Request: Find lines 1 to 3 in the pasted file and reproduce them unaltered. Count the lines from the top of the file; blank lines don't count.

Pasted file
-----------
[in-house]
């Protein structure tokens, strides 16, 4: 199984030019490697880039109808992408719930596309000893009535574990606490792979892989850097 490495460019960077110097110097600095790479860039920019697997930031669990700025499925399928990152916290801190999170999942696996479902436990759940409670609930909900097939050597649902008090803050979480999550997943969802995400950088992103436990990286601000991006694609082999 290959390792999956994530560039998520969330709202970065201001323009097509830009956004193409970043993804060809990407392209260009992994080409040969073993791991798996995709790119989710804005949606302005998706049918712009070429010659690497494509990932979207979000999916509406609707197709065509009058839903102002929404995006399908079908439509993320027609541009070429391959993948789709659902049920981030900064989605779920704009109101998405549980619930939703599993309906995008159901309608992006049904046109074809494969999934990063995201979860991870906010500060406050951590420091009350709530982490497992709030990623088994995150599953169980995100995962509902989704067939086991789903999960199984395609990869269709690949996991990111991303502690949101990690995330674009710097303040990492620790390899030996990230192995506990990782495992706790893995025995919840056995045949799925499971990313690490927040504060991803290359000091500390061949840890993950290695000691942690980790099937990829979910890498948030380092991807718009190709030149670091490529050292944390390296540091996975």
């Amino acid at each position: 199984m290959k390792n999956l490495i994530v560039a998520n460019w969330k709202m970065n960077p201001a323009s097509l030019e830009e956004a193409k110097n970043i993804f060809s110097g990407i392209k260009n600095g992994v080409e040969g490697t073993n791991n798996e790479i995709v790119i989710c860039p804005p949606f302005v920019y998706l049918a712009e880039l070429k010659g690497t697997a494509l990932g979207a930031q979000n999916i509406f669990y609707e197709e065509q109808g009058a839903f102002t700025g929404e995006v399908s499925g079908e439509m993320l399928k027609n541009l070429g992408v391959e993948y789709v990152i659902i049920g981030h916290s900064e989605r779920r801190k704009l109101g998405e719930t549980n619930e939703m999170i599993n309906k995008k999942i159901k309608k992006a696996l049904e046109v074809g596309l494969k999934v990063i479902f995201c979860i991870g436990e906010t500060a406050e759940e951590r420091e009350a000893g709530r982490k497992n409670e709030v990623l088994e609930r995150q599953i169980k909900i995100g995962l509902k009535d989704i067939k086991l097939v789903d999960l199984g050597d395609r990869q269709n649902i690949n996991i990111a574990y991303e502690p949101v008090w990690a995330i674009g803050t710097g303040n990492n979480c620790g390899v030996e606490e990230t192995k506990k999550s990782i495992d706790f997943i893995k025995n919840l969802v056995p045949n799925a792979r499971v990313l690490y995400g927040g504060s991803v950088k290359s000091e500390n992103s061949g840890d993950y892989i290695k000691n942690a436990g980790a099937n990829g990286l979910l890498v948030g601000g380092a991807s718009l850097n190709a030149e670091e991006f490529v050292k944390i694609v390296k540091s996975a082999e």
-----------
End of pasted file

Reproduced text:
[in-house]
């Protein structure tokens, strides 16, 4: 199984030019490697880039109808992408719930596309000893009535574990606490792979892989850097 490495460019960077110097110097600095790479860039920019697997930031669990700025499925399928990152916290801190999170999942696996479902436990759940409670609930909900097939050597649902008090803050979480999550997943969802995400950088992103436990990286601000991006694609082999 290959390792999956994530560039998520969330709202970065201001323009097509830009956004193409970043993804060809990407392209260009992994080409040969073993791991798996995709790119989710804005949606302005998706049918712009070429010659690497494509990932979207979000999916509406609707197709065509009058839903102002929404995006399908079908439509993320027609541009070429391959993948789709659902049920981030900064989605779920704009109101998405549980619930939703599993309906995008159901309608992006049904046109074809494969999934990063995201979860991870906010500060406050951590420091009350709530982490497992709030990623088994995150599953169980995100995962509902989704067939086991789903999960199984395609990869269709690949996991990111991303502690949101990690995330674009710097303040990492620790390899030996990230192995506990990782495992706790893995025995919840056995045949799925499971990313690490927040504060991803290359000091500390061949840890993950290695000691942690980790099937990829979910890498948030380092991807718009190709030149670091490529050292944390390296540091996975």
């Amino acid at each position: 199984m290959k390792n999956l490495i994530v560039a998520n460019w969330k709202m970065n960077p201001a323009s097509l030019e830009e956004a193409k110097n970043i993804f060809s110097g990407i392209k260009n600095g992994v080409e040969g490697t073993n791991n798996e790479i995709v790119i989710c860039p804005p949606f302005v920019y998706l049918a712009e880039l070429k010659g690497t697997a494509l990932g979207a930031q979000n999916i509406f669990y609707e197709e065509q109808g009058a839903f102002t700025g929404e995006v399908s499925g079908e439509m993320l399928k027609n541009l070429g992408v391959e993948y789709v990152i659902i049920g981030h916290s900064e989605r779920r801190k704009l109101g998405e719930t549980n619930e939703m999170i599993n309906k995008k999942i159901k309608k992006a696996l049904e046109v074809g596309l494969k999934v990063i479902f995201c979860i991870g436990e906010t500060a406050e759940e951590r420091e009350a000893g709530r982490k497992n409670e709030v990623l088994e609930r995150q599953i169980k909900i995100g995962l509902k009535d989704i067939k086991l097939v789903d999960l199984g050597d395609r990869q269709n649902i690949n996991i990111a574990y991303e502690p949101v008090w990690a995330i674009g803050t710097g303040n990492n979480c620790g390899v030996e606490e990230t192995k506990k999550s990782i495992d706790f997943i893995k025995n919840l969802v056995p045949n799925a792979r499971v990313l690490y995400g927040g504060s991803v950088k290359s000091e500390n992103s061949g840890d993950y892989i290695k000691n942690a436990g980790a099937n990829g990286l979910l890498v948030g601000g380092a991807s718009l850097n190709a030149e670091e991006f490529v050292k944390i694609v390296k540091s996975a082999e």